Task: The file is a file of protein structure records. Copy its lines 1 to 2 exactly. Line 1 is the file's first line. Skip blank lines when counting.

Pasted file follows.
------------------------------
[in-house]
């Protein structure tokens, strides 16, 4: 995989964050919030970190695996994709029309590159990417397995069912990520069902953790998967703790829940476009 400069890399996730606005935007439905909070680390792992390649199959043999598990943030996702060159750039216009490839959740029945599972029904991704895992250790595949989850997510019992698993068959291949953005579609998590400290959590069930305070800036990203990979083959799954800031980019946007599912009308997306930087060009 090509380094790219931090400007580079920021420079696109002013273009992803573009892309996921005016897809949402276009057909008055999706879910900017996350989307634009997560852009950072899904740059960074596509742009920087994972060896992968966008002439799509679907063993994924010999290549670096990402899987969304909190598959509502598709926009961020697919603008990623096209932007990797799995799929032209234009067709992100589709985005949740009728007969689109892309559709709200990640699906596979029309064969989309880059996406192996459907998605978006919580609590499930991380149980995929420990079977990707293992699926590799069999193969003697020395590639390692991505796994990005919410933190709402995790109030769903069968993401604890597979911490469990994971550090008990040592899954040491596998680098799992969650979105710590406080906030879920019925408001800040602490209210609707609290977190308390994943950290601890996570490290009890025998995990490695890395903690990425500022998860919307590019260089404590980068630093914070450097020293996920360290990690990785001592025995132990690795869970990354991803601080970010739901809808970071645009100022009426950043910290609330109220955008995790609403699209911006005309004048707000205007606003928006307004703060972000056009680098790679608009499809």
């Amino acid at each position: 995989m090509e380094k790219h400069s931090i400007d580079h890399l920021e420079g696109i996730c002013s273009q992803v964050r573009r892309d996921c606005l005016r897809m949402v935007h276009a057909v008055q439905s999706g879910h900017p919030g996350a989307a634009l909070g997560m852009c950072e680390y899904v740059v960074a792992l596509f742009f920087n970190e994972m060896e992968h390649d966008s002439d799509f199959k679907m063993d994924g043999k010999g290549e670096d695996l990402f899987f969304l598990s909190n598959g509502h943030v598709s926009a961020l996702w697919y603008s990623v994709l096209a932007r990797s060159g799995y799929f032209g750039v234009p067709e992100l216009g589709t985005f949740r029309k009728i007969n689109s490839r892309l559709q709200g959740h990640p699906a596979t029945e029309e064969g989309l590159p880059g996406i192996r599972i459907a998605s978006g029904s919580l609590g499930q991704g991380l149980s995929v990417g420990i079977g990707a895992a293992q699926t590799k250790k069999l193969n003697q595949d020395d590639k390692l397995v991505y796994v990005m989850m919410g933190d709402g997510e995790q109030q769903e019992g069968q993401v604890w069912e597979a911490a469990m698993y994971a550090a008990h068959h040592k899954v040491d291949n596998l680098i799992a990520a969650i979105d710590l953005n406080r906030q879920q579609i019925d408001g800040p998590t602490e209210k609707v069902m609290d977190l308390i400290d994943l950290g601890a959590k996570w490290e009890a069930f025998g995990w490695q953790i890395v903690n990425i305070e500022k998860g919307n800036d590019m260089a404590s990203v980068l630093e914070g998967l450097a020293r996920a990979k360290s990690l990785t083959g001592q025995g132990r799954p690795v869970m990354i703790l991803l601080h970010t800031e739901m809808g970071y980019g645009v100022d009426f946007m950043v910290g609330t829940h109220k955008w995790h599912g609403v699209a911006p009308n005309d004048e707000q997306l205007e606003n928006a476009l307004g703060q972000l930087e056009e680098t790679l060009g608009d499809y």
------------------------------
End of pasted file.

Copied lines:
[in-house]
């Protein structure tokens, strides 16, 4: 995989964050919030970190695996994709029309590159990417397995069912990520069902953790998967703790829940476009 400069890399996730606005935007439905909070680390792992390649199959043999598990943030996702060159750039216009490839959740029945599972029904991704895992250790595949989850997510019992698993068959291949953005579609998590400290959590069930305070800036990203990979083959799954800031980019946007599912009308997306930087060009 090509380094790219931090400007580079920021420079696109002013273009992803573009892309996921005016897809949402276009057909008055999706879910900017996350989307634009997560852009950072899904740059960074596509742009920087994972060896992968966008002439799509679907063993994924010999290549670096990402899987969304909190598959509502598709926009961020697919603008990623096209932007990797799995799929032209234009067709992100589709985005949740009728007969689109892309559709709200990640699906596979029309064969989309880059996406192996459907998605978006919580609590499930991380149980995929420990079977990707293992699926590799069999193969003697020395590639390692991505796994990005919410933190709402995790109030769903069968993401604890597979911490469990994971550090008990040592899954040491596998680098799992969650979105710590406080906030879920019925408001800040602490209210609707609290977190308390994943950290601890996570490290009890025998995990490695890395903690990425500022998860919307590019260089404590980068630093914070450097020293996920360290990690990785001592025995132990690795869970990354991803601080970010739901809808970071645009100022009426950043910290609330109220955008995790609403699209911006005309004048707000205007606003928006307004703060972000056009680098790679608009499809």